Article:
Restaurant marketers have faced COVID-19 disruption like anybody else. And perhaps the biggest battle today is waging in the social arena. A race to own the virtual conversation.

Social analytics platform BrandTotal recently found, despite the increased popularity of food delivery as a result of the pandemic, few players are leaning into paid social to drive conversions. Most efforts are focused on mid-funnel communications. 

Alon Leibovich, CEO and co-founder of BrandTotal, chatted with QSR on how the company sees restaurant brands shifting strategies from the classic bottom-of-the-funnel that once was their bread and butter, to more middle- and top-of-the-funnel tactics during COVID. The key—consumers are looking beyond options close to home these days.

Let’s talk about some of the big COVID-related changes. It looks like there’s been a big shift from the classic bottom of the funnel approach to focusing on middle and top of the funnel tactics. Why do you think this is?

Many brands still don’t comprehend how radically COVID-19 has changed consumers’ options. They tend to focus on bottom-of-the-funnel messages that assume the customer is close to purchasing. Our messaging analytics tell us that keywords like “pickup,” “curbside,” “delivery,” and “drive-thru” are in most ads in the quick-service category, unsurprisingly of course, given the pandemic. To own these words on social media is becoming increasingly harder, and this competition is making it more crucial to get differentiated messages on these topics out there, especially when engaging customers for the first time, rather than marketing to consumers who are familiar with your brand.

What are some long-term ramifications for restaurants, and for guests?

Consumers aren’t thinking of choices in terms of what’s close in proximity to their homes anymore. There are a plethora of options for consumers to consider when ordering via an app or website at home. Restaurants are no longer just competing for share of voice, but share of stomach—even in a different way. Burger restaurants aren’t just competing against each other, but pizza places, fried chicken, Mexican, Chinese, sushi, among others.

Do you think strategies have changed for good, or will there be a return to past ways, at least to some level?

Without doubt, once vaccines become more regularly available and indoor dining restrictions loosen or are removed, there will be a return to restaurants. But, during this year, consumers have become more comfortable eating at home, particularly with fast-casual brands. What will change is these brands will need to extend into the home. I encourage these brands to provide more quality experiences, even out of the restaurant, by providing higher-quality napkins, more sustainable cutlery, and carryout or delivery packaging.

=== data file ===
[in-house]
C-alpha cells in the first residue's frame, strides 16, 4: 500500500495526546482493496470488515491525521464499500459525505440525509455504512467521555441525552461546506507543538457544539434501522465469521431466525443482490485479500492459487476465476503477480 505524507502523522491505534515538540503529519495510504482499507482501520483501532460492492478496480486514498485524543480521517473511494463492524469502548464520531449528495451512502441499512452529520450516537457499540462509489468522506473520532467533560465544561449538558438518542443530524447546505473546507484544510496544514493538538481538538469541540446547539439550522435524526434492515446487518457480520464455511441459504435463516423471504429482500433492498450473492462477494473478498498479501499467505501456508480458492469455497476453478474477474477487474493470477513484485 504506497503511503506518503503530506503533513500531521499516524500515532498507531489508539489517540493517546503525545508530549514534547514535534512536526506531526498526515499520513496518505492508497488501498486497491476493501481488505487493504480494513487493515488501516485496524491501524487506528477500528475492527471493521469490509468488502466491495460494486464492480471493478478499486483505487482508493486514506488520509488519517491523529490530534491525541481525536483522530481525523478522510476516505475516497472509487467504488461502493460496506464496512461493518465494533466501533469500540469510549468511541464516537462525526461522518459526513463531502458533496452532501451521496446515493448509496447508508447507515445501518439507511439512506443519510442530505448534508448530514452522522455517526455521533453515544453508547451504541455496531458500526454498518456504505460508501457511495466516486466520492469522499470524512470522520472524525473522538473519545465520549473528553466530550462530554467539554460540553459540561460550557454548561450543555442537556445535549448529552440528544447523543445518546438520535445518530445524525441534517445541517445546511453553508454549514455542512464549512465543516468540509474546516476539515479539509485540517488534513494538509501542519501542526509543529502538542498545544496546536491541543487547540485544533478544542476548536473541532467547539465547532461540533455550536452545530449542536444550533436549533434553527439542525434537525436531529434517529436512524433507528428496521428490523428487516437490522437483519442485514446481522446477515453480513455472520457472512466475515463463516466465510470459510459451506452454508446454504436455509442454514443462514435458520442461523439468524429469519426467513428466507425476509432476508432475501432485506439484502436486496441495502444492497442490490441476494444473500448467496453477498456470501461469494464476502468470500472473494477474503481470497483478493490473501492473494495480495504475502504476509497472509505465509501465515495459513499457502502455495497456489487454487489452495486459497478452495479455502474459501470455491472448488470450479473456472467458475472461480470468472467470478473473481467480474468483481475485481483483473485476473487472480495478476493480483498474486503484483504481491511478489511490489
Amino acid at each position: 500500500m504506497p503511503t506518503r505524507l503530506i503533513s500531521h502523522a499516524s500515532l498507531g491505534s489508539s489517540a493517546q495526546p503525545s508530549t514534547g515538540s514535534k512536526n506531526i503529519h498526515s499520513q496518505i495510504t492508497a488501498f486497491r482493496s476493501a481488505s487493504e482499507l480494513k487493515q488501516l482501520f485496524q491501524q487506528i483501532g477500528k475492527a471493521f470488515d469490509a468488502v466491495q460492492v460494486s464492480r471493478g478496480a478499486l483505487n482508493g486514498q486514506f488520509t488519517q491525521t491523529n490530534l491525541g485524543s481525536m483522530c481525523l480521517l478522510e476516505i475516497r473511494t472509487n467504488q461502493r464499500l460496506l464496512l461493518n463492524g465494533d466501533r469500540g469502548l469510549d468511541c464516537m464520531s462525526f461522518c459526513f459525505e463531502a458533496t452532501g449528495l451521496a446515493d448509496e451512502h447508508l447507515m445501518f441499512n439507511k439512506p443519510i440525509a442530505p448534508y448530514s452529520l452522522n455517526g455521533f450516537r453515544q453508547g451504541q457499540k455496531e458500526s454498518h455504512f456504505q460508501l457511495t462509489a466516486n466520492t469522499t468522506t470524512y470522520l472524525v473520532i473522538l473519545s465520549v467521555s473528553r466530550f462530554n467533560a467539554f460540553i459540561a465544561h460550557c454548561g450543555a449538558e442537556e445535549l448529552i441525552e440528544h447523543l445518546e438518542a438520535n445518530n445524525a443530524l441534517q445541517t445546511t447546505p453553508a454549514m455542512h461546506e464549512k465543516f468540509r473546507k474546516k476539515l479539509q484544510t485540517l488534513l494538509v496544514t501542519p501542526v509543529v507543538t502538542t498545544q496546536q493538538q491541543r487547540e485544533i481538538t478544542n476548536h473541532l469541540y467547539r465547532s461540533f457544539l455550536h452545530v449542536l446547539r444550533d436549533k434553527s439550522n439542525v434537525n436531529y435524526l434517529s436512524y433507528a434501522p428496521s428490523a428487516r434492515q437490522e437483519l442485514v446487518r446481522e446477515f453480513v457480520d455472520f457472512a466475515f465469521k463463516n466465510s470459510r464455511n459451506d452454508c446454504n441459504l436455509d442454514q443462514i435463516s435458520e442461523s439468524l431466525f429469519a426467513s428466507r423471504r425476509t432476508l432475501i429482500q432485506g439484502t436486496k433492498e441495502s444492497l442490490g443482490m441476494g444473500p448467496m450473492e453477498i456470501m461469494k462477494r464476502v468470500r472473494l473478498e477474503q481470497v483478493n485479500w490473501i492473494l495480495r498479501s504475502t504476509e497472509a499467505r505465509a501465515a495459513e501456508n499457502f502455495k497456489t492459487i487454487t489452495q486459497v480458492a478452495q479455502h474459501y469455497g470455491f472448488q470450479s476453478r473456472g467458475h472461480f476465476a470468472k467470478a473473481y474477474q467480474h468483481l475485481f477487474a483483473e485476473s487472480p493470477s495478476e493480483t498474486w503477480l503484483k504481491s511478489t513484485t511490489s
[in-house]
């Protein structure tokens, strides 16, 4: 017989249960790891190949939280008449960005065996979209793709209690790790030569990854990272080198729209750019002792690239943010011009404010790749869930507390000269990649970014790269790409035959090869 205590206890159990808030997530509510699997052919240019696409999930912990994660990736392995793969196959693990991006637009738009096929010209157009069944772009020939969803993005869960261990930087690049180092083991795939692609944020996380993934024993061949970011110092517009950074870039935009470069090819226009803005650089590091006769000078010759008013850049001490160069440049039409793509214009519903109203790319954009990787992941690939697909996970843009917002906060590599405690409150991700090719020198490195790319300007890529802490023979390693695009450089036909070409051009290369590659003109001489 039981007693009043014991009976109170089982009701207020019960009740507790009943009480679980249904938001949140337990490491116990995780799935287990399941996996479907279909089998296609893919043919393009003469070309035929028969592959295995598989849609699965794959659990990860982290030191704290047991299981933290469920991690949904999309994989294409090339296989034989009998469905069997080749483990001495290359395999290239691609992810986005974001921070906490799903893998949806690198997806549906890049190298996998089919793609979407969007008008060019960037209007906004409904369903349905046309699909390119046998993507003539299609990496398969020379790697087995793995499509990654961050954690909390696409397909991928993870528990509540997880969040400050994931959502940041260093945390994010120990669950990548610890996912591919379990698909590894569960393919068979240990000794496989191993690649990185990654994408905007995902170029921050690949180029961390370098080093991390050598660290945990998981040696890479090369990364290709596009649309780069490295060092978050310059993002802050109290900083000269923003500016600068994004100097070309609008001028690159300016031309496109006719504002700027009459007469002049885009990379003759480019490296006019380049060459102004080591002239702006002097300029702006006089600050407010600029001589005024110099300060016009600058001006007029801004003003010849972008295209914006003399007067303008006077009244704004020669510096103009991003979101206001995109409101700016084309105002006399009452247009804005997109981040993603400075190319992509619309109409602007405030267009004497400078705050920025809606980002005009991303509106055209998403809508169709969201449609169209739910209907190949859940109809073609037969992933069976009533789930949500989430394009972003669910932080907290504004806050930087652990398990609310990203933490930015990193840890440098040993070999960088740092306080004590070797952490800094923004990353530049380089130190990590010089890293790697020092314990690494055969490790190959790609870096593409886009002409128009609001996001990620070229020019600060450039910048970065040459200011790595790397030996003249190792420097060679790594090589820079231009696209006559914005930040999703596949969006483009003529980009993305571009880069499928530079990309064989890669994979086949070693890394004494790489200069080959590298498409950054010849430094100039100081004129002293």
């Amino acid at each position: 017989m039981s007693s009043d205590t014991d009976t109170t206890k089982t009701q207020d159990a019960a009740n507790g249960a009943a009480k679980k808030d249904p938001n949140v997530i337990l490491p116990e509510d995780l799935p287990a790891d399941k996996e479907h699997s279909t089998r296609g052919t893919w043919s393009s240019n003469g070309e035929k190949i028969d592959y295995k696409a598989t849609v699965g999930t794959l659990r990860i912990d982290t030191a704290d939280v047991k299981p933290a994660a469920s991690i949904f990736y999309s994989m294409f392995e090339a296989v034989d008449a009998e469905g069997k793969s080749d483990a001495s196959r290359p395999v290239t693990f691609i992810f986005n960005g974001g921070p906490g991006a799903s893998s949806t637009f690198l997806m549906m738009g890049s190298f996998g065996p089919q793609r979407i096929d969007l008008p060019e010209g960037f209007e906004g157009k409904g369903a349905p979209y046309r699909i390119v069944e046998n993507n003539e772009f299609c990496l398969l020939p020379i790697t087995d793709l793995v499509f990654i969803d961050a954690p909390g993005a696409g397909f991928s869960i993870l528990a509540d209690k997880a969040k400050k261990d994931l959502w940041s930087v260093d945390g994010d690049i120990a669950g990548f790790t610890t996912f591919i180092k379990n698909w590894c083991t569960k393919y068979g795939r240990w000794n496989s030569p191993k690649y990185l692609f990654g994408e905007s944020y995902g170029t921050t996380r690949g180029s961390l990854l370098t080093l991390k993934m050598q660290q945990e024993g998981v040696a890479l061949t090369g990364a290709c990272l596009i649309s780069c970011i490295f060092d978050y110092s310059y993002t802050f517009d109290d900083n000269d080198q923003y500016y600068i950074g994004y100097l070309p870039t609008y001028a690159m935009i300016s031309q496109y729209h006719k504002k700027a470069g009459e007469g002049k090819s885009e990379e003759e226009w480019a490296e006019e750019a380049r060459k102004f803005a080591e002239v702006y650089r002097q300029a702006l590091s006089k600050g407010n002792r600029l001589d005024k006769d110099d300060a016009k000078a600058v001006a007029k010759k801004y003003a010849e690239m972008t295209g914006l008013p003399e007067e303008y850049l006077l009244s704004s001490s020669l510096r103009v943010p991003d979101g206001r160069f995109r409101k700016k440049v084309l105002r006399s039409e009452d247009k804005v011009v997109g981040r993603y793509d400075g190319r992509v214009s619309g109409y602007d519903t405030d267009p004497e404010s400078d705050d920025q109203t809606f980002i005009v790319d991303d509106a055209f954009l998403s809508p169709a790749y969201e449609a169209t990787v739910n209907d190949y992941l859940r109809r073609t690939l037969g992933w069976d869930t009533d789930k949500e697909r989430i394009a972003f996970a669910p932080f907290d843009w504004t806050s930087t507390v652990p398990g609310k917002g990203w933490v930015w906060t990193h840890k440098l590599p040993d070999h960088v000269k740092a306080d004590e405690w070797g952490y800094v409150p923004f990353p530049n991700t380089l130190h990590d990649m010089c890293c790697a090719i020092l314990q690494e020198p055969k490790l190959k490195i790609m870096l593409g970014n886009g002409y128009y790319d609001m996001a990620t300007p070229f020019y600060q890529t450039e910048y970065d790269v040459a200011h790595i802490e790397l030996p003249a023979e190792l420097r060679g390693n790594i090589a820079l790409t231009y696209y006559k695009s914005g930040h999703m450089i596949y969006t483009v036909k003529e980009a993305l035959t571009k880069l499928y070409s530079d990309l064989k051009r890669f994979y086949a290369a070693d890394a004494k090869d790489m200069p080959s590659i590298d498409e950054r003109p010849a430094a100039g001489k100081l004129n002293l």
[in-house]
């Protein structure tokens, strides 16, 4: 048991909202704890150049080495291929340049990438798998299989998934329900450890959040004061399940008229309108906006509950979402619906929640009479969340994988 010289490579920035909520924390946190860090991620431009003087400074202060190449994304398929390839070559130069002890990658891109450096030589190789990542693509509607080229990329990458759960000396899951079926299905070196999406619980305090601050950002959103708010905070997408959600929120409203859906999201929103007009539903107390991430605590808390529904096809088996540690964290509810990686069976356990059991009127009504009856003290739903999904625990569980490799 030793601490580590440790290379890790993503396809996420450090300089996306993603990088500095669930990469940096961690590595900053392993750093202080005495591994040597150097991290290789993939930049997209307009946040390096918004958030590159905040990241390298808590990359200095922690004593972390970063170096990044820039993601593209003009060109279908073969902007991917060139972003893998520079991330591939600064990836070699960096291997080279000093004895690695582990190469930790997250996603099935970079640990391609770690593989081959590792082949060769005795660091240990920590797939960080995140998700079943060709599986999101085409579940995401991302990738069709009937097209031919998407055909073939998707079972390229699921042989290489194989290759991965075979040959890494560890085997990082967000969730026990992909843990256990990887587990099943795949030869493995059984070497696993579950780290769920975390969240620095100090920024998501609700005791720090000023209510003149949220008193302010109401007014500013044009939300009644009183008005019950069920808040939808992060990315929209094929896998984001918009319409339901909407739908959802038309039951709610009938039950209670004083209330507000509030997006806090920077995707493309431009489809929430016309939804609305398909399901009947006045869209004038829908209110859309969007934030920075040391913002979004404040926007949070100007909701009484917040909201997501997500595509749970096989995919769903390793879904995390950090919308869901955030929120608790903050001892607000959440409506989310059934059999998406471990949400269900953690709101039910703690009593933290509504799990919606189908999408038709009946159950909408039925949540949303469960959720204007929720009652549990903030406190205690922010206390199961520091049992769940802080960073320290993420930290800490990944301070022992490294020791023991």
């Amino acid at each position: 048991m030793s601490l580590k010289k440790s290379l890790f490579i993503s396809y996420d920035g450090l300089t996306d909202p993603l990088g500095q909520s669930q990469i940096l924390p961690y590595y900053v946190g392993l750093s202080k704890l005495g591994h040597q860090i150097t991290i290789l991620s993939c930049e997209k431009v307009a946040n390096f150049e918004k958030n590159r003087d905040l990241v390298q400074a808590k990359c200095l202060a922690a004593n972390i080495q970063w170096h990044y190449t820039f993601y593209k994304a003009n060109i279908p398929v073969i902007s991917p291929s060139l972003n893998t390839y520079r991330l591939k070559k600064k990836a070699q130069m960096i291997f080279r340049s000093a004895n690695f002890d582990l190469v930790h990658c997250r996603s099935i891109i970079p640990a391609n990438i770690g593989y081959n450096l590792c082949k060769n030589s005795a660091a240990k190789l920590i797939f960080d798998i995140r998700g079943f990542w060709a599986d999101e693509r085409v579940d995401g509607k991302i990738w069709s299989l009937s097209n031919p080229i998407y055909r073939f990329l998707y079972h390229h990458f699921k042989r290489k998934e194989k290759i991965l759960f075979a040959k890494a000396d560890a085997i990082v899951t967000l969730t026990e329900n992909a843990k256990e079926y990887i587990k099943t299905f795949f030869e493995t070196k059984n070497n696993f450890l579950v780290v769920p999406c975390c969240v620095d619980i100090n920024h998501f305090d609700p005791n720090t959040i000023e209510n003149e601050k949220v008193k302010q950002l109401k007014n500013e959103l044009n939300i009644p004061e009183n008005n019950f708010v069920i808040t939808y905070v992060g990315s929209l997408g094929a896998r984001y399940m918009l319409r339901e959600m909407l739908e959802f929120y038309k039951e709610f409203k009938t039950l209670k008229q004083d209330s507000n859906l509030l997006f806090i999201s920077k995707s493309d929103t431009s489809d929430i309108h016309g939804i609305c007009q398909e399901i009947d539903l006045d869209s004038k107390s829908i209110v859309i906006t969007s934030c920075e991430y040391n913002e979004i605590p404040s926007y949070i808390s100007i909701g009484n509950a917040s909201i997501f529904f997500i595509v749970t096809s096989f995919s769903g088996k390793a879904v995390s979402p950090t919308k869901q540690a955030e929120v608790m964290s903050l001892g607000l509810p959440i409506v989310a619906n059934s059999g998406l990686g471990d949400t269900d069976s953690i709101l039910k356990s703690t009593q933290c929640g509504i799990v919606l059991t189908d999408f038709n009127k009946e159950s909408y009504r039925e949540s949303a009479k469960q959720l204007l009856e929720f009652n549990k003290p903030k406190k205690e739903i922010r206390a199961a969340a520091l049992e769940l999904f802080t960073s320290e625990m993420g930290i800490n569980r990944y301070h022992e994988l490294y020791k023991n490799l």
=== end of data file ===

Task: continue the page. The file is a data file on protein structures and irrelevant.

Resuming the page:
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How would you describe the social landscape for restaurant chains right now? What seems to be resonating, and what’s falling flat?

The quick-serve category is one that has always relied on fun- and eye-catching creative and value-based advertising and marketing strategies. Now, if you’re only communicating value and missing out on other keywords or promotions, and not thinking about quick-service restaurants that aren’t in your immediate category, you’re being left behind in the consideration phase by consumers.

What are some examples of brands getting it right?

Chick-fil–A and Wendy’s are brands that are leveraging social media immensely well, leading in SOV in the category in our recent report. Chick-fil-A drove the highest volume of paid media engagements overall. This was driven by the animated holiday film they had introduced called Spark Hope and Light the Way. Wendy’s had the most successful mid-level communications from a conversion standpoint. Ads promoting the brand’s 4 for $4 offer (which gets consumers a sandwich, nuggets, fries, and a drink) had the highest volume of engagements in this reporting period.

How about the chicken sandwich wars? Just how big of an impact is being seen of late?

According to our AI-driven messaging analytics, nearly every quick-service brand, even ones you wouldn’t associate with chicken, have ads communicating their chicken sandwich offerings. Chick fil-A, Wendy’s, and even Taco Bell all have been brands that have been producing ads around the “chicken” and “chicken sandwich” topic in recent weeks. The competition in the chicken sandwich wars is one of the most competitive topics for restaurants on social media.

Moving forward, how would you advise restaurant chains to treat social? What are some ways they can reach guests more effectively than in the past?

Moving forward, I think quick-service restaurant marketers should keep this mindset; social media isn’t only for the bottom of the funnel marketing in quick-service, it can be integrated into all phases—top and middle of the funnel. By optimizing more areas of the funnel, you’ll see more consumers go through the funnel and convert online and in-store, once that’s a more regular option. With any category, measurement on social is especially hard, but important, so I recommend being more critical of the data and insights platforms provide and work hand-in-hand with measurement partners that can enhance your ability to correlate social ads to conversions.

Marketing & Promotions, Story